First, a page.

Film stills from Bethany’s film The Last Birthday

BP: I am interested in the process behind the material you write. What first piques your interest. Do you develop the script and then cast or do you write for certain actors. 

JB: That’s a good question and something I am often asked. I think I am obviously attracted to history and nostalgia – but also some of my work is based in naturalism. As an artist, I don’t believe in limiting myself. Quite the opposite actually. My interests are vast, and often have to do with where I am in my life. I wrote a piece called The Rehearsal – which is a pilot and also a digital series, that was just nominated for two Emmys. It combines my fascination with artists in the theatre world and the complexity of multi-generational women and their relationships. In the series, there’s a play within the film, as the main character is working on the lead role in Miss Julie. I had always wanted to explore that play, there are so many interesting themes such as gender roles and the exploitation of the class system that are explored within the play. I think it’s cool when the themes in one aspect of a project crossover to another. 

Sometimes I write for actors. I think it depends on the project. In Highway One for example, that was pretty much cast really word of mouth. Because of the nature of the project, I really wanted to create a pretty unique ensemble, I love ensemble pieces, that may become my thing. My first feature (Indigo Valley, out this September) was centered around three characters and I found it very challenging. I have also written parts with actors in mind, because I am familiar with their work and hopefully can play to their strengths. For example, Tina (Benko), who plays Helen in The Rehearsal and received an Emmy nomination, I wrote that part with her in mind. Other times, I work with a Casting Director who can expand my network of talent. Being an actor myself I love actors, and I love to figure out how to craft their performance through casting, scene work, the placement of the camera and editing. There’s so many elements in bringing a performance to life.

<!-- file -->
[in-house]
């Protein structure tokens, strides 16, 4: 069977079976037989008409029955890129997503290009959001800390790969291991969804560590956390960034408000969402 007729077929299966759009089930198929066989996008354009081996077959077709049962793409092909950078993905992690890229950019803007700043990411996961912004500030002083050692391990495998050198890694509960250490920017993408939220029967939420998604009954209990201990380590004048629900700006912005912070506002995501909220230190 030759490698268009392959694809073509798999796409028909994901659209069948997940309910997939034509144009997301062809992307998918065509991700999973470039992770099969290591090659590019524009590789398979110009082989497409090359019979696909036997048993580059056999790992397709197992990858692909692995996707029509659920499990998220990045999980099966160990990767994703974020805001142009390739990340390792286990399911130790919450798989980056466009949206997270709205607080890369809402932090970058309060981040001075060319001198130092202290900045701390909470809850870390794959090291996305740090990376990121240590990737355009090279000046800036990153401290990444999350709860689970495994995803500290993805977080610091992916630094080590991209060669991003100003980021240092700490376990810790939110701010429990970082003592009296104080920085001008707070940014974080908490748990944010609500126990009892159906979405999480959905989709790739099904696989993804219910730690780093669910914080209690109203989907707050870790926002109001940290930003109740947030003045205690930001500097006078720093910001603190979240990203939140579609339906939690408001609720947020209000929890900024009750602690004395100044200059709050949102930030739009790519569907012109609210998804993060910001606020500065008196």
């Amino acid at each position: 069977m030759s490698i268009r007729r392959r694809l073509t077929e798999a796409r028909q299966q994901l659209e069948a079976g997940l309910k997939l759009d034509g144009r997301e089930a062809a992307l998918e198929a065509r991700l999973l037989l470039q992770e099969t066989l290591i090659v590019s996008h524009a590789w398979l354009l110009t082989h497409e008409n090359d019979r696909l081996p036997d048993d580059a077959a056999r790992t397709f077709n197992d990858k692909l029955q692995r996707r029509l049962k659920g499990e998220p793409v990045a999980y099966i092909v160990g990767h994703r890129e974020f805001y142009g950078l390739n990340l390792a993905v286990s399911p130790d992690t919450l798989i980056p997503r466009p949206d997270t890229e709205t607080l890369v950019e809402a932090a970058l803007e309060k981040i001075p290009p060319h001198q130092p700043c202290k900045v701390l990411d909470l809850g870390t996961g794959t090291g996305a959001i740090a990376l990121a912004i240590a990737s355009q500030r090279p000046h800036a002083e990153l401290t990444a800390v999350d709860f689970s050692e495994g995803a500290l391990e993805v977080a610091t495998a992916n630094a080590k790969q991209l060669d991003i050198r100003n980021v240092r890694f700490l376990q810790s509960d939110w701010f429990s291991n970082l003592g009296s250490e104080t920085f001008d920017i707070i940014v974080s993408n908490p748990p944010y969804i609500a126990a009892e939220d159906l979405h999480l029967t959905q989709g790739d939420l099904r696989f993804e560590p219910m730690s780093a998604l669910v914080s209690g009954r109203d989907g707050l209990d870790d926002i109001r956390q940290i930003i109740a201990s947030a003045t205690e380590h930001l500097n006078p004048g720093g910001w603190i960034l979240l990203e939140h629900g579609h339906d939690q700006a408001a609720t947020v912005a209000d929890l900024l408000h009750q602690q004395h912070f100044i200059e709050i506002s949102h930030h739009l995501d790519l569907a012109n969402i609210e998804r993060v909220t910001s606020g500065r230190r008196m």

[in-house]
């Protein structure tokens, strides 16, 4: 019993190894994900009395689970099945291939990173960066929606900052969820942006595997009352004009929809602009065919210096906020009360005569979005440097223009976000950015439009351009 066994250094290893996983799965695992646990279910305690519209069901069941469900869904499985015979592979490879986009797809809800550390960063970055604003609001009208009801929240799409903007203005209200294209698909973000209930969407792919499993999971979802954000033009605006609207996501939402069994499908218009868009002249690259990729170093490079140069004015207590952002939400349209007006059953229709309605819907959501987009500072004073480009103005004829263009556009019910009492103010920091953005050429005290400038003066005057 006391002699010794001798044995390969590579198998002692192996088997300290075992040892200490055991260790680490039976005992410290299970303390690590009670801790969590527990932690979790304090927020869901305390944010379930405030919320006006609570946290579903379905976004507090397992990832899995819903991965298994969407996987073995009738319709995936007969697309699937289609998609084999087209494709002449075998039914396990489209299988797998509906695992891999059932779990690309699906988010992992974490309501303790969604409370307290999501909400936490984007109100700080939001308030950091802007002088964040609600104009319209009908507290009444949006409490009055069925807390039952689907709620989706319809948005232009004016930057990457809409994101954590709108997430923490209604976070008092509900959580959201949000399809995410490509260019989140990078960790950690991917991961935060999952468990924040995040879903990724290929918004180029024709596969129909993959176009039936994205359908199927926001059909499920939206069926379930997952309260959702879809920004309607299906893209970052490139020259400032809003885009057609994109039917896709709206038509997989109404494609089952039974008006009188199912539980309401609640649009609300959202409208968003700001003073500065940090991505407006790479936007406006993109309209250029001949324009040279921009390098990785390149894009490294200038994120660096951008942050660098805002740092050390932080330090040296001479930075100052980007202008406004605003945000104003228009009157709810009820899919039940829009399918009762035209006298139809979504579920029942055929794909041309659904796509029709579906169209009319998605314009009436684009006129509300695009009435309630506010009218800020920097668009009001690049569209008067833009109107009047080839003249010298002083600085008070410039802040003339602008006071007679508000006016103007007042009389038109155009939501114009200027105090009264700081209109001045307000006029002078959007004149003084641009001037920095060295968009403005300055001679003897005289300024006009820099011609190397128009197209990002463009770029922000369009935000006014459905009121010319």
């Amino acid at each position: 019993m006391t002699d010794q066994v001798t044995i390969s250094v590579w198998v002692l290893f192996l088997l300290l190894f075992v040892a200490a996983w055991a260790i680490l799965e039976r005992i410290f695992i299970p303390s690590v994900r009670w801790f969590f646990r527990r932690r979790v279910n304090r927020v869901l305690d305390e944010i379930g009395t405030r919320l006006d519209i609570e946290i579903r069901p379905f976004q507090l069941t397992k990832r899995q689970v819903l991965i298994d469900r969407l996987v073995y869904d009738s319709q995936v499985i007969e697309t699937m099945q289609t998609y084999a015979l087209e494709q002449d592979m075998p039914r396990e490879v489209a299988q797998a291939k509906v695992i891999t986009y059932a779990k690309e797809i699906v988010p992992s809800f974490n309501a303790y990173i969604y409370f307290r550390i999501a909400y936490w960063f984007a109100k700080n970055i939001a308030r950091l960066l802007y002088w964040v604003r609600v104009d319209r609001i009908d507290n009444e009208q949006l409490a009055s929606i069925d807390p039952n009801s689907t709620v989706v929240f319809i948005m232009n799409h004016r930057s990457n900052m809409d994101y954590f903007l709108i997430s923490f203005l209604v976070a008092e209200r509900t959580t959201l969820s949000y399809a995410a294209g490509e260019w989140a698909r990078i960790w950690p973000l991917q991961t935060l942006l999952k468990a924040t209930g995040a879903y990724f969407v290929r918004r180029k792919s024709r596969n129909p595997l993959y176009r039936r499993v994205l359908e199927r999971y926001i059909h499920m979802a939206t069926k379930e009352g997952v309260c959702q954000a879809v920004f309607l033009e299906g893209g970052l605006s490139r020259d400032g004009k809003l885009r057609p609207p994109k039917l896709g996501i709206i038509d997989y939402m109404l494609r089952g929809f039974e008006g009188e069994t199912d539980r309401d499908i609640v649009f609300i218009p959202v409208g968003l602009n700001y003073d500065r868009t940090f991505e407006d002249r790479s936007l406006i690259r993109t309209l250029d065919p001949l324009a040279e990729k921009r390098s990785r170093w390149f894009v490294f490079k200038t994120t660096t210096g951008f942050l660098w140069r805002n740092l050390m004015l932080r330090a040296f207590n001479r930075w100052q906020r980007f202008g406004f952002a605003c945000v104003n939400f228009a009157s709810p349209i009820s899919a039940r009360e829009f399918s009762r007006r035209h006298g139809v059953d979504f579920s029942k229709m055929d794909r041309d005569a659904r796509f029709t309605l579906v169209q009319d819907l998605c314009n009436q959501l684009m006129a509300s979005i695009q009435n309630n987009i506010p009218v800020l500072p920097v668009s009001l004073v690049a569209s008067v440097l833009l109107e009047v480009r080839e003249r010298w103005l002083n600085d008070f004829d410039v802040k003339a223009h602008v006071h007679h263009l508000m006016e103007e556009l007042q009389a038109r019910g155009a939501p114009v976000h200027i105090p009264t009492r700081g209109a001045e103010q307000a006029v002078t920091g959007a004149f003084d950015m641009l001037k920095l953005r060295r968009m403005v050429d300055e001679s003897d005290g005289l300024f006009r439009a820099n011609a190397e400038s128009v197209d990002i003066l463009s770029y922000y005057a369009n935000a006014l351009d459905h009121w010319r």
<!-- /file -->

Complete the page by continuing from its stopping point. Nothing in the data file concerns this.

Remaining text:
BP: What filmic aesthetics are critical to you. Do you meticulously map out the cinematography before or allow room for it to develop on set. 

JB: I like color, I am drawn to natural performances. I think lighting and also editing can entirely change a film. When I am watching a film I really like to feel that I am with the characters – that’s something that I have tried to carry into my work. Regarding cinematography, it’s a bit of both. In general I have been working with the same cinematographer Irene Gomez-Emilsson on my long form projects, and we have developed a sort of understanding of how to work together – like a visual language and trust. We always make an extensive shot list and plan, but things also always change on set. And I like improvisation with the camera too. Like feeling what is happening in that moment and capturing it. That can be so fun and also capture the best, most natural  moments. 

BP: Can you talk about your personal style as a director. What are things you consider your signature.